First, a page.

Oakland says weekend hours helping reduce congestion
The port says terminals may extend hours for another month to deal with pre-Lunar New Year volumes.
The Port of Oakland says new Saturday and Sunday gates are putting a dent in what it says has been “an extraordinary cargo buildup.”
More than 1,000 U.S. import containers have moved out of its marine terminals every weekend for the past month, the port said Monday.
“The weekend moves are only a fraction of what we send out the gates Monday through Friday, so they’re not the complete answer to our big buildup,” said Port Maritime Director John Driscoll. “But every little bit helps while we’re working to keep cargo flowing.”
The largest marine terminal operators at the port have opened weekend gates since Thanksgiving, the port said, calling it an unusual move precipitated by an unprecedented cargo surge in Oakland.
Oakland said import volume has increased in each of the past three months compared to previous year totals; the results reflect:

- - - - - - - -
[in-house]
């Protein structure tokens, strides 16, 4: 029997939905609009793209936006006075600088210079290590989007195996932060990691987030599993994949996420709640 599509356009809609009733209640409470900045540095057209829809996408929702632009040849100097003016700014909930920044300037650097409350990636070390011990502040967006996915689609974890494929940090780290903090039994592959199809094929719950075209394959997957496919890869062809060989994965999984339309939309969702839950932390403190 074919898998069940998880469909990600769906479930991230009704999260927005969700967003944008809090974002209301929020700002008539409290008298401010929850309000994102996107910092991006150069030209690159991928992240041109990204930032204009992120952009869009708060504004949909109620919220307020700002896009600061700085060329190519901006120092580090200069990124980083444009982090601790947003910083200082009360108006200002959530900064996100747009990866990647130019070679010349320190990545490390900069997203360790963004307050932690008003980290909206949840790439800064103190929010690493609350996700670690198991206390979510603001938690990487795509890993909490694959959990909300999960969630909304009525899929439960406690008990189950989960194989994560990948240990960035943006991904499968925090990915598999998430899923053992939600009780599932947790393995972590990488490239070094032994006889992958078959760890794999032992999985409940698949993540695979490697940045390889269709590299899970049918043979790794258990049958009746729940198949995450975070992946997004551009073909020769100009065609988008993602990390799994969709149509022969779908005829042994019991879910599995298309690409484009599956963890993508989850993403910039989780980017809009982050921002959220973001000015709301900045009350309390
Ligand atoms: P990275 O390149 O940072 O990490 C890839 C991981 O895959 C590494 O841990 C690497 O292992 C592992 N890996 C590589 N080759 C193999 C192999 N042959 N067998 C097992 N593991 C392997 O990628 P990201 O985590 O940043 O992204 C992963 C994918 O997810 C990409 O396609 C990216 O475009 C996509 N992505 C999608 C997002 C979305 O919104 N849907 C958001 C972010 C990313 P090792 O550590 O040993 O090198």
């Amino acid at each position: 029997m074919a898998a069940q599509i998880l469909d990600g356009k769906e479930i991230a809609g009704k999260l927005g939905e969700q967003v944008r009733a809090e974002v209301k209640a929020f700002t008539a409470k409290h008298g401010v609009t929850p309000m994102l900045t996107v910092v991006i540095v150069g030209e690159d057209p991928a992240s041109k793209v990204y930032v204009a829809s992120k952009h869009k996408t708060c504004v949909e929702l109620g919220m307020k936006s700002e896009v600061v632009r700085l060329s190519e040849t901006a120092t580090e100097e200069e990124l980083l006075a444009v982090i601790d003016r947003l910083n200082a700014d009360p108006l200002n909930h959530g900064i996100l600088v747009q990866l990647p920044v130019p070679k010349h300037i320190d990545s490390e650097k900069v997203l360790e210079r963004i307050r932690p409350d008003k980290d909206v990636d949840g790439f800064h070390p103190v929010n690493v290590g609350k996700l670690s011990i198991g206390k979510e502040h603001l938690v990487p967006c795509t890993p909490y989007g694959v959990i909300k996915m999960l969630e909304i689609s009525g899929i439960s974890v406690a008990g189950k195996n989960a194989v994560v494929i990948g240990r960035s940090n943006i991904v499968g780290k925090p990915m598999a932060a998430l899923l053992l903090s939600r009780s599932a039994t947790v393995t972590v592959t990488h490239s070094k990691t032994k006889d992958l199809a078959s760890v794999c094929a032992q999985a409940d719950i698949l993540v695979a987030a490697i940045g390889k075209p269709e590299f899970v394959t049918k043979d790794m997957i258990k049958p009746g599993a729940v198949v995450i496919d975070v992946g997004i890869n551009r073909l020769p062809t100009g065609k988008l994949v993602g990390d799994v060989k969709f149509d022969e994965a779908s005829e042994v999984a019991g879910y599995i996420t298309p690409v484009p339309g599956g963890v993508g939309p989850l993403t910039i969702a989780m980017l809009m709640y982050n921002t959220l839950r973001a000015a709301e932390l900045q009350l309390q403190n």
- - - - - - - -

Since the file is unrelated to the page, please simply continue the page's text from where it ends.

- increased U.S. trade with Asia,
- diversion of ships to Oakland to avoid cargo backlogs in Los Angeles and Long Beach,
- and an impasse in contract negotiations between the International Longshore and Warehouse Union and employers.
“A series of measures has been introduced at the port to manage the volume,” the port continued. “Express lanes now expedite simple trucker transactions. Daily status updates advise cargo owners on peak periods for container pick-ups. Traffic-control officers manage lines that build up outside terminals.”
Opening on the weekends is not a simple task, according to the port.
“Customs inspections must be arranged to clear cargo for pick-up. Extra cargo handlers are needed to load containers onto truck trailers. Clerks have to be hired, as well, to process imports before they’re sent out the gates,” the port said. Terminals, it added, “are expected to continue moving containers on Saturdays and Sundays while demand persists. That could be another month as U.S. shippers import cargo before Lunar New Year factory shutdowns in Asia.”